The Art of Fiction

by | Jun 22, 2006 | Uncategorized | 2 comments

John Gardner is brilliant. Okay. We knew that. But in re-reading The Art of Fiction, I’m seeing so many things I didn’t see before. And, of course, what I’m really seeing are the “rules of writing practice” (ala Natalie Goldberg) through a new lens.

Here’s some highlights. At page 9 Gardner writes:

. . . in order to achieve mastery [the student writer] must read widely and deeply and must write not just carefully but continually, thoughtfully assessing and reassessing what he writes, because practice, for the writer as for the concert pianist, is the heart of the matter. Though the literary dabbler may write a fine story now and then, the true writer is one for whom technique has become, as it is for the pianist, second nature.

     Page 26: “. . . vivid detail is the life blood of fiction.”

     Page 30: ” . . . [f]iction does its work by creating a dream in the reader’s mind . . . . [i]f the dream is to be powerful, the dream must probably be vivid and continuous.”

     Page 32: “[the writer] encourages the reader to ‘dream’ the event with enormous clarity by presenting as many concrete details as possible.”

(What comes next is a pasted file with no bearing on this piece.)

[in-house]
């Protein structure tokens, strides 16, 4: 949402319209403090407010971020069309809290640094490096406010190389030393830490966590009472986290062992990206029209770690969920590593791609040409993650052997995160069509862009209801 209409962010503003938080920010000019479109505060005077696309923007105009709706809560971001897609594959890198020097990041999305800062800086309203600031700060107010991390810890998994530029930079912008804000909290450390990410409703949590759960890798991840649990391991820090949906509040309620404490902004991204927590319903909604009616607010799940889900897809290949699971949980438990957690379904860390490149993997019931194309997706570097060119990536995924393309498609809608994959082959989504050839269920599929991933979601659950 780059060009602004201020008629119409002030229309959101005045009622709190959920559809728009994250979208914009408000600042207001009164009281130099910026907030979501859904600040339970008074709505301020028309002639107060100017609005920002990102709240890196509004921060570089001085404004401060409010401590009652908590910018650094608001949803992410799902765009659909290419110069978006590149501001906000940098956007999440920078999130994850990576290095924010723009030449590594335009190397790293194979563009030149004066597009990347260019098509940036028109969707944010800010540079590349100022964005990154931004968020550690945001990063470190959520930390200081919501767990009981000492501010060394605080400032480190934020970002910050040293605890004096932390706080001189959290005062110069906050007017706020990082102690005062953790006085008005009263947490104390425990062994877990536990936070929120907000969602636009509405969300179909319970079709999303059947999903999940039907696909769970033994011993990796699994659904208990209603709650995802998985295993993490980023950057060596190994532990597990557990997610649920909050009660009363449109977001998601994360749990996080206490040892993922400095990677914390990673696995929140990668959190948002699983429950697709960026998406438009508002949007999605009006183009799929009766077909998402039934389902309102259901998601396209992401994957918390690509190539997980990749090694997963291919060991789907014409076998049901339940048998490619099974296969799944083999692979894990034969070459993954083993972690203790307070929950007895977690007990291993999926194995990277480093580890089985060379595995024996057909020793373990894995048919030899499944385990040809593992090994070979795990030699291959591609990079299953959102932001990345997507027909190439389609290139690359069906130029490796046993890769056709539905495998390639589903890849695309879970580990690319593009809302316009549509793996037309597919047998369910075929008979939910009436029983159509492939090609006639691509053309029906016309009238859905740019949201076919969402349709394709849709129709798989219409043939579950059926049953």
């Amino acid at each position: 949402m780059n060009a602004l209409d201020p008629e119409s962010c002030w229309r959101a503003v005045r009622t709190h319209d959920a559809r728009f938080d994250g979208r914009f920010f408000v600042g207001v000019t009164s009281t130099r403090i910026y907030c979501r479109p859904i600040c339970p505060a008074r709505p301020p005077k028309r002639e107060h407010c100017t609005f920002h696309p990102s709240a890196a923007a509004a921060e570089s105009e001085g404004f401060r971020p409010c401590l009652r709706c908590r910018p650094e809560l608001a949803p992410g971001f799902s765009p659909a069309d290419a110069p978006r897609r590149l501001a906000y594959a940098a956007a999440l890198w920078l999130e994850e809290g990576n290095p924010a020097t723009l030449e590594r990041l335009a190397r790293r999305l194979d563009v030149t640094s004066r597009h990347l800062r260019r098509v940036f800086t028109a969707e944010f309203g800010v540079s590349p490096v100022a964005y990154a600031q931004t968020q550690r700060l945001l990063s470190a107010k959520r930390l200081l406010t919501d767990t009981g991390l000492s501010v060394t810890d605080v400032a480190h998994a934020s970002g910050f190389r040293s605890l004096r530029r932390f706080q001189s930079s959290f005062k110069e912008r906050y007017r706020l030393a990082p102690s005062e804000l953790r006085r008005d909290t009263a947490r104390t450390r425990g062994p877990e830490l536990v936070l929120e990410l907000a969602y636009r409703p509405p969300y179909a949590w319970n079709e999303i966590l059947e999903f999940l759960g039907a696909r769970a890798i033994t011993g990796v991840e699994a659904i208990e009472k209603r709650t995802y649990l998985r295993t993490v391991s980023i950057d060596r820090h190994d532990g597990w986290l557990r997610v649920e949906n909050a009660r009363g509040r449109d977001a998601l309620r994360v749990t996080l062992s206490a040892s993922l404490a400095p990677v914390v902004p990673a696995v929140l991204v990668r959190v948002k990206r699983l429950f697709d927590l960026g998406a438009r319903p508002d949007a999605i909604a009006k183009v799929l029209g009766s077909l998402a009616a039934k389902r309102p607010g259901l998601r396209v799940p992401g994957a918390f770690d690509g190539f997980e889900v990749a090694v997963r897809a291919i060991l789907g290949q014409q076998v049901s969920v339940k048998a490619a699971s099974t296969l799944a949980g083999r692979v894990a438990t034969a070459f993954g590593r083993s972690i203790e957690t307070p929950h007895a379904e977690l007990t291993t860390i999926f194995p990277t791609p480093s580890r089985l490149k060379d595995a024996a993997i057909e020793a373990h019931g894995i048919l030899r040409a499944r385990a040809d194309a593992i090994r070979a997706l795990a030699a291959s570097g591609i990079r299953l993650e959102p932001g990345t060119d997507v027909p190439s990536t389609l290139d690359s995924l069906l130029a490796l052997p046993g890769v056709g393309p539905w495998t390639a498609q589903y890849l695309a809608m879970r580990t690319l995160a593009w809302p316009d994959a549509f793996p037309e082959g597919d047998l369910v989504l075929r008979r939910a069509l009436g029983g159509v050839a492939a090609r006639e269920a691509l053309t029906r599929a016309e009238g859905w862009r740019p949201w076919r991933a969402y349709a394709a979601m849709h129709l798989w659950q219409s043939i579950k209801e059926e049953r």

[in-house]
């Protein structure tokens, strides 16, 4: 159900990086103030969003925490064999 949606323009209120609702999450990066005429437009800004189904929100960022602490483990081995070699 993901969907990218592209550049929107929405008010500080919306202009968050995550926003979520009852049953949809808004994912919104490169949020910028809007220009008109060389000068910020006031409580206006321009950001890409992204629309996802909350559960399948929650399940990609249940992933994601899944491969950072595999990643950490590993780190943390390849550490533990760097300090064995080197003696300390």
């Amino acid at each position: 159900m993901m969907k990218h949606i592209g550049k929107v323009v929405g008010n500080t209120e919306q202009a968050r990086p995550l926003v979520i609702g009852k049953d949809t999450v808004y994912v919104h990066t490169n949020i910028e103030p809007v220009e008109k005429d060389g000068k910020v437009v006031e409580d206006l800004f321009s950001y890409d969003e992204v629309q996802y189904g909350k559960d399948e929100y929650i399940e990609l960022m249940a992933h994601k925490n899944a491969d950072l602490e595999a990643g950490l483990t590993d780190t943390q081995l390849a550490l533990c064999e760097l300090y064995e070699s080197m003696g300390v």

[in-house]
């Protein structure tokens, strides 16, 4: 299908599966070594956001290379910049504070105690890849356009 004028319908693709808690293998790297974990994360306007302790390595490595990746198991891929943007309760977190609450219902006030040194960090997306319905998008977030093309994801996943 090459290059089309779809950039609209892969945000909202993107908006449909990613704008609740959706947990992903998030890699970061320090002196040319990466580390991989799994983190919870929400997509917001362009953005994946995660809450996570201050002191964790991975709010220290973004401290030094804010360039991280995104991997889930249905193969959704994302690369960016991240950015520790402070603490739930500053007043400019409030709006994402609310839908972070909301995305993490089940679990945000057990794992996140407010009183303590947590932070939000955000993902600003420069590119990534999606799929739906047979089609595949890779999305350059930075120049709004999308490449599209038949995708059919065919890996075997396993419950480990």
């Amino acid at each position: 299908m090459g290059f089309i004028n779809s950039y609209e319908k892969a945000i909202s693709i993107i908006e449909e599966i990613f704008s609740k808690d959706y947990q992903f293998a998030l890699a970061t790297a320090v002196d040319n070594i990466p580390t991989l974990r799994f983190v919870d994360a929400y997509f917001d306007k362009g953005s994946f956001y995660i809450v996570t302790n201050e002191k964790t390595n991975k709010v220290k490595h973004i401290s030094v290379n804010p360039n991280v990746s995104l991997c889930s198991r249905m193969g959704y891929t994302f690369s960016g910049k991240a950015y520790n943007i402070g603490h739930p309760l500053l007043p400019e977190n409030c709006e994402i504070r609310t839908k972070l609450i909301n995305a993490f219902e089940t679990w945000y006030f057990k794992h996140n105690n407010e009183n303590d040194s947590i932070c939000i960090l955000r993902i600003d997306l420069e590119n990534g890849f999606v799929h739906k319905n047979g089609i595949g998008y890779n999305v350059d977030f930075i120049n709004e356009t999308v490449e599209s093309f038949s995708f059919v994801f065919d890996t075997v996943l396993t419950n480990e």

Page 34: “True artists, whatever smiling faces they may show you, are obsessive, driven people.”

     Page 35: “Art, at those moments when it feels most like art – when we feel most alive, most alert, most triumphant – is less like a cocktail party than a tank full of sharks. Everything’s for keeps, nothing’s just for exercise.”

     Page 37: Gardner describes the state of mind which can create the dream as, “the mind that has emptied itself of all but the desire to “tell the truth”; that is, to get the feeling down in concrete details.”

     Page 42: “Nothing in the world is inherently interesting . . . . [n]othing can be made to be of interest to the reader that was not first of vital concern to the writer. . . . Thus no two writers get aesthetic interest from exactly the same materials.”

     Page 44: “The writer must enable us to see and feel vividly what his characters see and feel; that is, enable us to experience as directly and intensely as possible, though vicariously, what his characters experience.”

     Page 46: “As in the universe, every atom has an effect, however miniscule, on every other atom, so that to pinch the fabric of Time and Space at any point is to shake the whole length and breadth of it, so in fiction every element has effect on every other.”

Reading these passages reminds me how much my meditation practice feeds my writing. Learning to be present in the moment, to observe pure sensory detail, and to see the world through equanimous eyes, helps me write more clearly. I still have a long way to go and lots of craft to learn, but I’m choosing to believe that John Gardner would think I was on the right track.

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